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Free Citizen

This writer espouses individual liberty, free markets, and limited government.

Location: Jackson, Mississippi, United States

Wednesday, March 17, 2010

"Scotusblog" Calls Mississippi Case a "Notable Petition"

UPDATE-- 3/19/2010: Governor Haley Barbour today signed SB 3058, which sets a 5:00 p. m. deadline for turning in presidential elector paperwork to the secretary of state. The law previously set the deadline date but not the hour. The change was clearly brought about by the case discussed below. Meanwhile, the U. S. Supreme Court announced that it will consider at its April 2 conference whether it will hear Moore v. Hosemann, 09-982.


From Ballot Access News:

Scotusblog is a highly-regarded blog that reports on news from the U.S. Supreme Court. The editors of Scotusblog routinely read all the certiorari petitions filed in the U. S. Supreme Court. Then, Scotusblog editors choose the ones they feel are somewhat likely to be [heard] by the Court.

The March 12 edition of Scotusblog has chosen Moore v. Hosemann as a “notable petition.” See here.

Moore v. Hosemann is the Mississippi case over whether Brian Moore, the 2008 Socialist Party presidential candidate, should have been on the ballot. The ballot-qualified Natural Law Party nominated Moore, but it turned in its presidential electors ten minutes past five p.m. on the deadline day. Moore sued, arguing that the statute doesn’t indicate an hour on which such paperwork is due; by contrast, almost all other election law deadlines in the election law indicate an hour, generally 5 p.m. Moore also argued that because Article II of the U.S. Constitution says state legislatures (not states in general) have authority to write election laws governing presidential elector selection, the Secretary of State doesn’t have authority to impose a 5 p.m. deadline. The U.S. District Court said the case is moot. The 5th circuit said the case is not moot, and that Moore should re-file the case in state court.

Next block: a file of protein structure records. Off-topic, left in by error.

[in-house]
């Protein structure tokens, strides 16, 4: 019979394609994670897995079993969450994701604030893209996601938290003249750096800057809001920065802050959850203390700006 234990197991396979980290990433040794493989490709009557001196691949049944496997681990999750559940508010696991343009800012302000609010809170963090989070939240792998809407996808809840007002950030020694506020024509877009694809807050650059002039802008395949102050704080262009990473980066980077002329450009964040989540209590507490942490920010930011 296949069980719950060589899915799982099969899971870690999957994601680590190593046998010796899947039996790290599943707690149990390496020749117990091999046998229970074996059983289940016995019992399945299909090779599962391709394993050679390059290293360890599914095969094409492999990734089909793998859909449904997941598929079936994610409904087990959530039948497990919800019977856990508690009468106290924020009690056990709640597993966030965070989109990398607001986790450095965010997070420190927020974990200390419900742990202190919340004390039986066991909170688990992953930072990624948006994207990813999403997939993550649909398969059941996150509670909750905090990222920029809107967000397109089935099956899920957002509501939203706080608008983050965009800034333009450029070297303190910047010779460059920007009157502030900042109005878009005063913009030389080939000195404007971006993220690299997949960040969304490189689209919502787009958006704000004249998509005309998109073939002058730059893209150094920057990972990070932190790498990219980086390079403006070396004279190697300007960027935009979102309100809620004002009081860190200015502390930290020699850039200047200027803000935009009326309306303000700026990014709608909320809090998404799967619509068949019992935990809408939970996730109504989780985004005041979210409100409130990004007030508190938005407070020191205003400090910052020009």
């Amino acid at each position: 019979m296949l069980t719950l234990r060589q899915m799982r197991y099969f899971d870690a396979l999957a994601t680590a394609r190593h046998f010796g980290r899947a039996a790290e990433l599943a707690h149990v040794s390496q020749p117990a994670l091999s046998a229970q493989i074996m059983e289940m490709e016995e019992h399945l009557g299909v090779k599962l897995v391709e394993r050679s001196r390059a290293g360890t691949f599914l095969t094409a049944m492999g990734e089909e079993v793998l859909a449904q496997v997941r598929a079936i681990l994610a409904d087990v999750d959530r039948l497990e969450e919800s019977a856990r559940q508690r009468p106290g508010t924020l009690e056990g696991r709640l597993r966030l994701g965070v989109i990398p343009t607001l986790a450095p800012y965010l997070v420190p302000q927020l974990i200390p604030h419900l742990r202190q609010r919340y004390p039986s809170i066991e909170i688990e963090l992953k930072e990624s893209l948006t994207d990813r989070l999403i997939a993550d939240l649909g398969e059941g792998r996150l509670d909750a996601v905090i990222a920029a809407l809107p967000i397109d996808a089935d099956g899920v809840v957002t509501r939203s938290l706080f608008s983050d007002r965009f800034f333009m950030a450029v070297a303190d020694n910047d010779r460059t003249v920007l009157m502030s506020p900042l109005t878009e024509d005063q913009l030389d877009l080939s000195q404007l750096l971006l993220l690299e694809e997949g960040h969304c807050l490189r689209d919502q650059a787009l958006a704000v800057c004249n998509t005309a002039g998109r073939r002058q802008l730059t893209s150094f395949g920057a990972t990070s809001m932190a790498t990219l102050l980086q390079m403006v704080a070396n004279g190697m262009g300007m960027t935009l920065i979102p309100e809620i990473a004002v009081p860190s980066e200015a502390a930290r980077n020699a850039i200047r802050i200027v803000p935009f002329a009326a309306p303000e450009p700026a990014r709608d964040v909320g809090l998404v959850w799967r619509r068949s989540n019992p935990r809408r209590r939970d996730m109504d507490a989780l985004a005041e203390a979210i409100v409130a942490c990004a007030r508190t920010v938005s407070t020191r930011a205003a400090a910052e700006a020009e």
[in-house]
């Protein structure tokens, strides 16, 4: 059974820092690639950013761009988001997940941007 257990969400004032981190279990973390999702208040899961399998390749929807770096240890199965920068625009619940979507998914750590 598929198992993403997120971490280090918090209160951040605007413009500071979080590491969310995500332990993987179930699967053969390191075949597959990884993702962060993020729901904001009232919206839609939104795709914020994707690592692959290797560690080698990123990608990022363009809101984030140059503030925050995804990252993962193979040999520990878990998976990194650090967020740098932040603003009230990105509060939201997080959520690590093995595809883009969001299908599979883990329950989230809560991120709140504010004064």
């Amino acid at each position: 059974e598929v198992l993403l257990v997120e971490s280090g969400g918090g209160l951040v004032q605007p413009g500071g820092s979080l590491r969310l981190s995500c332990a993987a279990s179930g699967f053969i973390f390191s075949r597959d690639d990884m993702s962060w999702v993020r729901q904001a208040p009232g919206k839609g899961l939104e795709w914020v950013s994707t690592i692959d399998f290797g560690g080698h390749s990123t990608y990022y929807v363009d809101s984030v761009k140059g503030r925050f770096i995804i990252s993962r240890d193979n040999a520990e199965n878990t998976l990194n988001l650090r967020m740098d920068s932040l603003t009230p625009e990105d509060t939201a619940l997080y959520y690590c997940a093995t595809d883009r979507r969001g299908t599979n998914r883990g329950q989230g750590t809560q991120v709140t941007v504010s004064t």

Moore appealed to the U.S. Supreme Court, arguing that the 5th circuit should have itself certified the case to the State Supreme Court, instead of forcing Moore to file an entirely new lawsuit in state court. Moore also asked the U.S. Supreme Court to decide an auxiliary procedural point in the case. That procedural point is whether states that refuse to accept normal notice that the lawsuit is filed, and instead require the plaintiff to pay for a process server, ought to reimburse the plaintiff for the cost of the process server.

These two procedural matters may seem uninteresting to many readers of this blog, but they are both of great interest to attorneys who sometimes sue state officials. The Fifth Circuit appears to be the only circuit that has ruled adversely on the procedural point about states and the costs of serving notice of a lawsuit. All the other Circuits seem to have ruled that states must reimburse plaintiffs for the cost of hiring a process server, if the states won’t accept service by postal mail.

In the U.S. Supreme Court, the case is Moore v. Hosemann, 09-982. On March 2, Mississippi had told the U.S. Supreme Court that it doesn’t wish to file a response. The U.S. Supreme Court hasn’t set a conference date for Moore v. Hosemann. When it does, perhaps the Court will ask Mississippi to respond. Moore’s attorney is Law Professor Mark R. Brown of Capital Law School in Columbus, Ohio.


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